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    Iceland government nationalizes biggest bank

    09.10.2008 - 10:44 | Son Güncelleme: 09.10.2008 - 11:11

    Iceland’s government has nationalized the country’s biggest bank, Kaupthing, financial authorities said on Thursday after the two other biggest banks were nationalized earlier this week.

    "Based on new legislation, the Icelandic Financial Supervisory Authority (FME) proceeds to take control of Kaupthing to ensure continued commercial bank operations in Iceland," the authority said in a statement as Iceland’s economy verges on collapse. 


    Iceland's parliament on Monday adopted emergency laws to save the financial sector and ward off national bankruptcy, allowing the government to take control of all banks and financial institutions, take over assets, merge institutions and force institutions to declare bankruptcy.


    "Domestic deposits are fully guaranteed," the Financial Supervisory Authority said, adding that the banks domestic branches, call centers, cash machines (ATMs) and internet operations would be open for business as usual.


    The move was aimed at "guaranteeing a functioning domestic banking system," it said.


    The government nationalized Iceland’s second- and third-biggest banks Landsbanki and Glitnir earlier this week.


    But it announced Wednesday it would no longer continue efforts to shore up its currency, a day after it tried to peg the krona to the euro. The krona has lost half its value against the euro since the beginning of the year.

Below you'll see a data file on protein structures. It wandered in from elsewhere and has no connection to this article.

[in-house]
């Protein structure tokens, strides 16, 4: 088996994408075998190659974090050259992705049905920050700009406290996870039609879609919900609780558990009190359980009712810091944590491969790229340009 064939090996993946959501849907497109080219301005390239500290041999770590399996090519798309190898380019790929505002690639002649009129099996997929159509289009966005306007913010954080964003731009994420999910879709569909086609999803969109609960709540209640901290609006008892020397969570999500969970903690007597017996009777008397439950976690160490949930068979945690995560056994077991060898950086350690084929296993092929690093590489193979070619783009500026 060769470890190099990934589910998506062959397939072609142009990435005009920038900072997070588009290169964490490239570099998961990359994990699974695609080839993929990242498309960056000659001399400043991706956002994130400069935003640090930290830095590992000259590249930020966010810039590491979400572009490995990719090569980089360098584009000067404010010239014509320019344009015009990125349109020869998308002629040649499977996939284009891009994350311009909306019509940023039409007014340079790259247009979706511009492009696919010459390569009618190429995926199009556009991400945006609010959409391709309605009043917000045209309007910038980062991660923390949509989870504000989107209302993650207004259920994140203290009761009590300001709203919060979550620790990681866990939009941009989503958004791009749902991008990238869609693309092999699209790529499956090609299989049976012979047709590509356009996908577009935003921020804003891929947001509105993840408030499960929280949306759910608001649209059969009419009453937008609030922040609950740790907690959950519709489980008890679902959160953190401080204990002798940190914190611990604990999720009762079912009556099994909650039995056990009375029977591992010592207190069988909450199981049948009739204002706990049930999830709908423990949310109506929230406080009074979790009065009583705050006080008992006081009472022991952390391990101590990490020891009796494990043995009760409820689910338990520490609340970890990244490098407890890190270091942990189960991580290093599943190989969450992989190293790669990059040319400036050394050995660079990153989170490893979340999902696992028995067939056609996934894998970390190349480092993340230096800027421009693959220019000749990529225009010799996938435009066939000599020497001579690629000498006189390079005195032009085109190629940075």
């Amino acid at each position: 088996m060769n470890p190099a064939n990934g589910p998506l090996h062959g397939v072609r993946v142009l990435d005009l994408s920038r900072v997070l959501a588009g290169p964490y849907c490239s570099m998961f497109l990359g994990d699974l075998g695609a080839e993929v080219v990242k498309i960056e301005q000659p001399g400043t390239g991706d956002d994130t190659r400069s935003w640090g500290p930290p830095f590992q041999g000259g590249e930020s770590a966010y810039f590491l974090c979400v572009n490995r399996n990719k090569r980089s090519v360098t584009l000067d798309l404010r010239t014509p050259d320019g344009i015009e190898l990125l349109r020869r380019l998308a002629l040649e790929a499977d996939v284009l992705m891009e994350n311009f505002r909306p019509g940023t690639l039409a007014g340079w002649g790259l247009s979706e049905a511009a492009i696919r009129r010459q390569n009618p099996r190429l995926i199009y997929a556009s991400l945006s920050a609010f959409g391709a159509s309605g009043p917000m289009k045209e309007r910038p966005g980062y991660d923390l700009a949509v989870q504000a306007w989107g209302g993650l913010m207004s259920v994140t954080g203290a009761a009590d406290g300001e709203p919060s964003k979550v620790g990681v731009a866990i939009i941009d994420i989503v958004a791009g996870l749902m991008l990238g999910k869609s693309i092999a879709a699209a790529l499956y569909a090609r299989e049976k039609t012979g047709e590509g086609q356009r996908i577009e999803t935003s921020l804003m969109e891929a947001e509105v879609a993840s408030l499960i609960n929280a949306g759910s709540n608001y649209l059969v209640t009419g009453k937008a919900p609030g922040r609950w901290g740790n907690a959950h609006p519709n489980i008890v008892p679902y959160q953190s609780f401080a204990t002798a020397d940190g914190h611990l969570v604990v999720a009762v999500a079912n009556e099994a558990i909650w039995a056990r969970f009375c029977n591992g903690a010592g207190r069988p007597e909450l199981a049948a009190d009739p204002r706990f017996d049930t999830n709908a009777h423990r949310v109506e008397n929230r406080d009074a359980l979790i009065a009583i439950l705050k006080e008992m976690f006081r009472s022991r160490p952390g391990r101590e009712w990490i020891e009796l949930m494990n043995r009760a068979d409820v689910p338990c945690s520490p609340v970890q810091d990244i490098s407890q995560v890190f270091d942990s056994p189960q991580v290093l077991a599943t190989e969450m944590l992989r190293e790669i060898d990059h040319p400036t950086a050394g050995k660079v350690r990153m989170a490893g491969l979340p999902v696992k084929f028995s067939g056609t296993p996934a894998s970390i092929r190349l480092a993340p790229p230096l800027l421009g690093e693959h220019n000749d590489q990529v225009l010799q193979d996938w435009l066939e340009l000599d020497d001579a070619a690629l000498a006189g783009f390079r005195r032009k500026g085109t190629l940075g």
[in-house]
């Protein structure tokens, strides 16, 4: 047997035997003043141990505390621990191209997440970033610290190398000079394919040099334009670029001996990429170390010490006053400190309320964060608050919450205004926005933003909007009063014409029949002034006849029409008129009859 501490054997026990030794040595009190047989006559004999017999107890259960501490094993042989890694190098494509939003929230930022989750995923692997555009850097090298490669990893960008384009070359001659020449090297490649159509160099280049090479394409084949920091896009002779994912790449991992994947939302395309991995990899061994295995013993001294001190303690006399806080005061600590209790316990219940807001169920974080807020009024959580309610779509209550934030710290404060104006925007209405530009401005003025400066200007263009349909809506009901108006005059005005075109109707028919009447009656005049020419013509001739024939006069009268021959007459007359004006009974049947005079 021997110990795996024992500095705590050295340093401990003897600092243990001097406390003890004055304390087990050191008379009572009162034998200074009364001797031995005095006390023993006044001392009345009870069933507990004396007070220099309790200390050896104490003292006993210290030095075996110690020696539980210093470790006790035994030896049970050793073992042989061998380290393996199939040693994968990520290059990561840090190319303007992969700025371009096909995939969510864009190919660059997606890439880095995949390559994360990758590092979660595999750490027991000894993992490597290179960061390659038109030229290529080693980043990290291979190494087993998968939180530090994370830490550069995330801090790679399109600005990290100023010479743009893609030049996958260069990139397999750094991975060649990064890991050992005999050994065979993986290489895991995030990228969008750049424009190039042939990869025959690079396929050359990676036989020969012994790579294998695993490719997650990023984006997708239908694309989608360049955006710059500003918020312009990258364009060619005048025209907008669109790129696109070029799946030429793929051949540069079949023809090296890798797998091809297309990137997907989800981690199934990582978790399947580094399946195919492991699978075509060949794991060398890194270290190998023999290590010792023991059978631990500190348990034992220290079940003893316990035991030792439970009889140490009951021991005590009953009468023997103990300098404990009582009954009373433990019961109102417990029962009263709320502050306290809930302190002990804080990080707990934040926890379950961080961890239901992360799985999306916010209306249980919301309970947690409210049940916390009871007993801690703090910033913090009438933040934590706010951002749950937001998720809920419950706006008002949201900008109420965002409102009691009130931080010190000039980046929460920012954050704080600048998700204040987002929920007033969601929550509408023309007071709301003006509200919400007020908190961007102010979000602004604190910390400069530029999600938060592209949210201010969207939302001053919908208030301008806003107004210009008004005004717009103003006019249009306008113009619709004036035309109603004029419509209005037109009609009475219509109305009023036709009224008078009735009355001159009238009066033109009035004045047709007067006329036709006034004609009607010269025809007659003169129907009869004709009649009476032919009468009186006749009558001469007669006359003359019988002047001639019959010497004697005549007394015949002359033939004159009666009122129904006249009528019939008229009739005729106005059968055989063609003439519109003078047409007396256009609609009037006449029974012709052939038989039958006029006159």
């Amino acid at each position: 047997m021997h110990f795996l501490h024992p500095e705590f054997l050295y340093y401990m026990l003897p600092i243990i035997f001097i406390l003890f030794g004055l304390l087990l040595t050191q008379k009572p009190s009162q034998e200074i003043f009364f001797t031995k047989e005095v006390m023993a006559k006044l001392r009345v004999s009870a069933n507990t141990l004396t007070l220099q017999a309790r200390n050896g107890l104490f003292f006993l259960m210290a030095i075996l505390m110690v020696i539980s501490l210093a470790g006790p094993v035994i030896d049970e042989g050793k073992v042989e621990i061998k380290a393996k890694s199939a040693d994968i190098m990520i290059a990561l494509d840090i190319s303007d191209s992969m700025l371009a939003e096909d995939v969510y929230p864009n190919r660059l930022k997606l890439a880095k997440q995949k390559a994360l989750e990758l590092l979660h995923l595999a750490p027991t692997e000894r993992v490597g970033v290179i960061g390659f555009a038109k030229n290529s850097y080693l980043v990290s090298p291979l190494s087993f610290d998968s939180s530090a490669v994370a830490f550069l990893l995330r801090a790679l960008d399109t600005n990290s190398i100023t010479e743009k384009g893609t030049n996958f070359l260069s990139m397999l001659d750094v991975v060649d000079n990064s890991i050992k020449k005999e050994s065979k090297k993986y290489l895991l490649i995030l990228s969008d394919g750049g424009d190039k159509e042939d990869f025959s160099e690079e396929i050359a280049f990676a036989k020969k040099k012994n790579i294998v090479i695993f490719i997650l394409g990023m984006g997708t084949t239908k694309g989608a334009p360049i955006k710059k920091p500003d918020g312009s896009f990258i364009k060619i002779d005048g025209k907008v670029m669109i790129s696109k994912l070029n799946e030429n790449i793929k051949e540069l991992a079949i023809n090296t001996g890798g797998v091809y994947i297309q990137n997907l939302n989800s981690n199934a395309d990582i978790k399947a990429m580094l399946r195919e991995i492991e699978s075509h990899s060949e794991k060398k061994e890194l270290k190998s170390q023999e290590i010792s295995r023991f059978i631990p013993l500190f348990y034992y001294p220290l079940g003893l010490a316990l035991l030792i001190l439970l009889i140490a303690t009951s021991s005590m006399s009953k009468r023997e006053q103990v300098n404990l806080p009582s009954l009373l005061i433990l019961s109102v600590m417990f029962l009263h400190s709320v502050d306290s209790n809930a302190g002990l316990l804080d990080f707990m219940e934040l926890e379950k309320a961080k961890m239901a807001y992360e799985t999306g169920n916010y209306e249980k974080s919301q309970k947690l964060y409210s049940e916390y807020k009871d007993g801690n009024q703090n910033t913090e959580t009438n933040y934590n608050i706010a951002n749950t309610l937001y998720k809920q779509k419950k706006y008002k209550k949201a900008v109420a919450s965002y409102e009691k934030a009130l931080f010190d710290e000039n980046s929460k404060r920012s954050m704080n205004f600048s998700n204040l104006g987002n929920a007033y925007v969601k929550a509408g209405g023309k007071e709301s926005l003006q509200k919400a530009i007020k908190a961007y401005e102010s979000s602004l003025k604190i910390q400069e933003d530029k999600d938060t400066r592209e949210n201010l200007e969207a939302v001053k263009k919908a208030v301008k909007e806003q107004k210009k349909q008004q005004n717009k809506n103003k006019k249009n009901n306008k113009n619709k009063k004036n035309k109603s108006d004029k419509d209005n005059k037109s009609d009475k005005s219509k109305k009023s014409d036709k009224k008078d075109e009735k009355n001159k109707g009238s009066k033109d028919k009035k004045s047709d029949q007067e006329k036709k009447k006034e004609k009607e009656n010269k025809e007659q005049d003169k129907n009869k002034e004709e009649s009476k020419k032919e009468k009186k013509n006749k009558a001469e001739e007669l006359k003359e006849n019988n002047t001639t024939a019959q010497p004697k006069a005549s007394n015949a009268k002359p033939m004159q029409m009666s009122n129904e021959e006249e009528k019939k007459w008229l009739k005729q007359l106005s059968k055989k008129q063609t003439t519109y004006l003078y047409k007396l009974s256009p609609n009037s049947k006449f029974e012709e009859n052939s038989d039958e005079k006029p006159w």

The Icelandic banks have meanwhile begun selling off foreign subsidiaries in a bid to remain afloat.


    The Atlantic nation’s economy is largely based on its financial sector, which is eight or nine times the country’s gross domestic product (GDP).


    In 2007, Iceland’s GDP was 1.29 trillion kronur (8.25 billion euros, $11.7 billion). The current crisis therefore threatens the country’s entire economy.


    The prime minister, who has given numerous speeches in recent days in a bid to reassure Icelanders and investors, said Wednesday the islands economic recovery would take "years."


    However, he said that "were optimistic, we have a positive attitude," and added that the country had plentiful resources "on land and sea," a reference to its fishing and aluminum smelting industries.


    Iceland has been seeking financial support from abroad but with little apparent success. It will begin negotiations next week with Moscow for a loan estimated at four billion euros.


    Photo: Reuters




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